Aydogan Ozcan & other researchers at UCLA have developed a lens free microscope that can detect the presence of cancer or cellular abnormalities with the same accuracy as larger, more expensive optical microscopes.
The microscope processes these patterns as a series of holograms, providing high-resolution 3-D images of large-area pathology specimens and giving medical personnel a virtual depth-of-field view. An algorithm color codes the reconstructed images, making the contrasts in the samples more apparent than they would be in the holograms and making any abnormalities easier to detect.The device works by using a laser or light-emitting-diode to illuminate a tissue or blood sample that has been placed on a slide and inserted into the device. A sensor array on a microchip — the same type of chip that is used in digital cameras, including cellphone cameras — captures and records the pattern of shadows created by the sample.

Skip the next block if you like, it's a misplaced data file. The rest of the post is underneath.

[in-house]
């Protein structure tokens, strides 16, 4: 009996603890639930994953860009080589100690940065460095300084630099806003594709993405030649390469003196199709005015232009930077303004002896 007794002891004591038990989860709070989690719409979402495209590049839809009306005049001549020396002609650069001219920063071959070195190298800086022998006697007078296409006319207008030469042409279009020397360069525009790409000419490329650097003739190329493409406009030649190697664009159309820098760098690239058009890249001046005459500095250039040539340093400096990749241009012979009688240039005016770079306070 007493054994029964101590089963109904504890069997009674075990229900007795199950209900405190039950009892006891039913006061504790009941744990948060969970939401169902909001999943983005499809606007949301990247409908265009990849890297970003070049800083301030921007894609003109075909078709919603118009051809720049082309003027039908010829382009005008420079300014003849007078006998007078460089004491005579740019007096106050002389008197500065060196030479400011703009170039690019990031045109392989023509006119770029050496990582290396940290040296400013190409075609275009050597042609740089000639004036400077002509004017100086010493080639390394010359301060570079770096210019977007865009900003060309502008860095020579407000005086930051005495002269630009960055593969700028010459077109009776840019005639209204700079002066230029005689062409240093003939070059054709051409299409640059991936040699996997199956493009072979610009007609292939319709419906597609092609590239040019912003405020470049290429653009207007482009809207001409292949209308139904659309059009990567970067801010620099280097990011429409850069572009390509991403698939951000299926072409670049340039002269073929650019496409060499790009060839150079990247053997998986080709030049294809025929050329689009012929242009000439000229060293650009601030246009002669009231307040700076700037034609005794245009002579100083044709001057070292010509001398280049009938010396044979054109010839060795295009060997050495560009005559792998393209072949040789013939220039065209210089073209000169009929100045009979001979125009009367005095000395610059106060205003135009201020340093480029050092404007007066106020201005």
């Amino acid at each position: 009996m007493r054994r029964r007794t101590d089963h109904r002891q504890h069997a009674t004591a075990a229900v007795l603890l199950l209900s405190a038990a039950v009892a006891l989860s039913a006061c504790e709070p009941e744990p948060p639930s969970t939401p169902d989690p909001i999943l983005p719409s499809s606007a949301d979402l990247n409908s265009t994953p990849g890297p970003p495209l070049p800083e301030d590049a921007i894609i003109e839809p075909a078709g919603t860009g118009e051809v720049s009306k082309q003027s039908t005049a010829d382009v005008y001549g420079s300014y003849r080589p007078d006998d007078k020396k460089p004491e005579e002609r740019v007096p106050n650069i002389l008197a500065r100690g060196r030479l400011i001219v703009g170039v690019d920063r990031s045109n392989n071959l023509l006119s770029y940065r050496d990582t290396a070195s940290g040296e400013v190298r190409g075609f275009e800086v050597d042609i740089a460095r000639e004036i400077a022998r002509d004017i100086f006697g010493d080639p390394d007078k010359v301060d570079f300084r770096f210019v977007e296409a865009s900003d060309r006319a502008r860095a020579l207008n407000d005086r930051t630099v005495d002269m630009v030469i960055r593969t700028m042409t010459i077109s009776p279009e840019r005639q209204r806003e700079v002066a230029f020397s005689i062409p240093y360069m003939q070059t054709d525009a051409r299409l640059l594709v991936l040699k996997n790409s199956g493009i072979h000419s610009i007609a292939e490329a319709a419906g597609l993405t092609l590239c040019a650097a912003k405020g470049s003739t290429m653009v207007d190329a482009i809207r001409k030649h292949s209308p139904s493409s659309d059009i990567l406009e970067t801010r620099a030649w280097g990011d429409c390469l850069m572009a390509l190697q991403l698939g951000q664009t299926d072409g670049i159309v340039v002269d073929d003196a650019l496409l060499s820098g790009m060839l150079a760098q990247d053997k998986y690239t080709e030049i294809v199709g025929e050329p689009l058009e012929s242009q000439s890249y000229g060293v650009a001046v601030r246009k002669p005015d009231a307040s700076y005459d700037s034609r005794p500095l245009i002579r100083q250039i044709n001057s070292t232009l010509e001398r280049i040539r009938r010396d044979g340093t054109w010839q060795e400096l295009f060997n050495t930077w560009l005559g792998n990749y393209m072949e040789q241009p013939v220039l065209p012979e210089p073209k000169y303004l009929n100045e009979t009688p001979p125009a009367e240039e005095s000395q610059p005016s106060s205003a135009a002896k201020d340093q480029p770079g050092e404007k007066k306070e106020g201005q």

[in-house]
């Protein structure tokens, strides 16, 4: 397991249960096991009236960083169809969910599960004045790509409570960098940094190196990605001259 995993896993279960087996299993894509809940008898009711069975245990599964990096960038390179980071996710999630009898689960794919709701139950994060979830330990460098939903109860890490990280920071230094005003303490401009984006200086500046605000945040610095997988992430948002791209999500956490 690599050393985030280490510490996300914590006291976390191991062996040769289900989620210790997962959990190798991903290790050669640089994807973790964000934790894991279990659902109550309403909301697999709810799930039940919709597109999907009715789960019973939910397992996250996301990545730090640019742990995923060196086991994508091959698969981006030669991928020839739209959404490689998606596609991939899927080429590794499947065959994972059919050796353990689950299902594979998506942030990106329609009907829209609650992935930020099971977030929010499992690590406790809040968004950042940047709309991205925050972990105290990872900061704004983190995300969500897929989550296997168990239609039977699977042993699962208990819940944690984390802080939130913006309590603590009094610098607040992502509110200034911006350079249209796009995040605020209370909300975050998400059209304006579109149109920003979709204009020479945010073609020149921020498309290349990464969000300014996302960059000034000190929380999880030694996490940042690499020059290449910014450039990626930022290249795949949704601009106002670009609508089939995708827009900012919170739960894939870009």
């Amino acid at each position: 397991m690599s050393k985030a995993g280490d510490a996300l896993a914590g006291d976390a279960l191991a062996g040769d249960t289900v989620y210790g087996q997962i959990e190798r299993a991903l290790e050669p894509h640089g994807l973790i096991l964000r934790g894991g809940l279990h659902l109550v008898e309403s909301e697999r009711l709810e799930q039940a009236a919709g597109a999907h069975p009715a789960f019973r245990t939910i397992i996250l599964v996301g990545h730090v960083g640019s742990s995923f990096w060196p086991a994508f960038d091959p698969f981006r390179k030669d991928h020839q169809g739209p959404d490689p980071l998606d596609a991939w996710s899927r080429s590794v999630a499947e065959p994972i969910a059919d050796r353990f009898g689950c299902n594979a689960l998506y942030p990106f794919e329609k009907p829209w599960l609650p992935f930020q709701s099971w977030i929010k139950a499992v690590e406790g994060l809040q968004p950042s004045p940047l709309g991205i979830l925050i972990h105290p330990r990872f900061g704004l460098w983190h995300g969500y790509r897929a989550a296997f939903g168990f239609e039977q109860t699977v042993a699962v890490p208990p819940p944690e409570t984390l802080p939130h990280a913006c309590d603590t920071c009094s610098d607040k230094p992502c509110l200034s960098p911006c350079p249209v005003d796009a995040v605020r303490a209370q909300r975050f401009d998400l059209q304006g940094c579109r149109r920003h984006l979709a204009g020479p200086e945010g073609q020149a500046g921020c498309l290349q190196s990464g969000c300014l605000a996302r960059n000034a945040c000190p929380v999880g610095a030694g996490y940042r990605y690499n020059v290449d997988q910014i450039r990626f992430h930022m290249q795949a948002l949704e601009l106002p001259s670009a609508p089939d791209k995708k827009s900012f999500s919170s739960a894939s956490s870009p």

The invention could lead to less expensive and more portable technology for performing common examinations of tissue, blood and other biomedical specimens. It may prove especially useful in remote areas and in cases where large numbers of samples need to be examined quickly.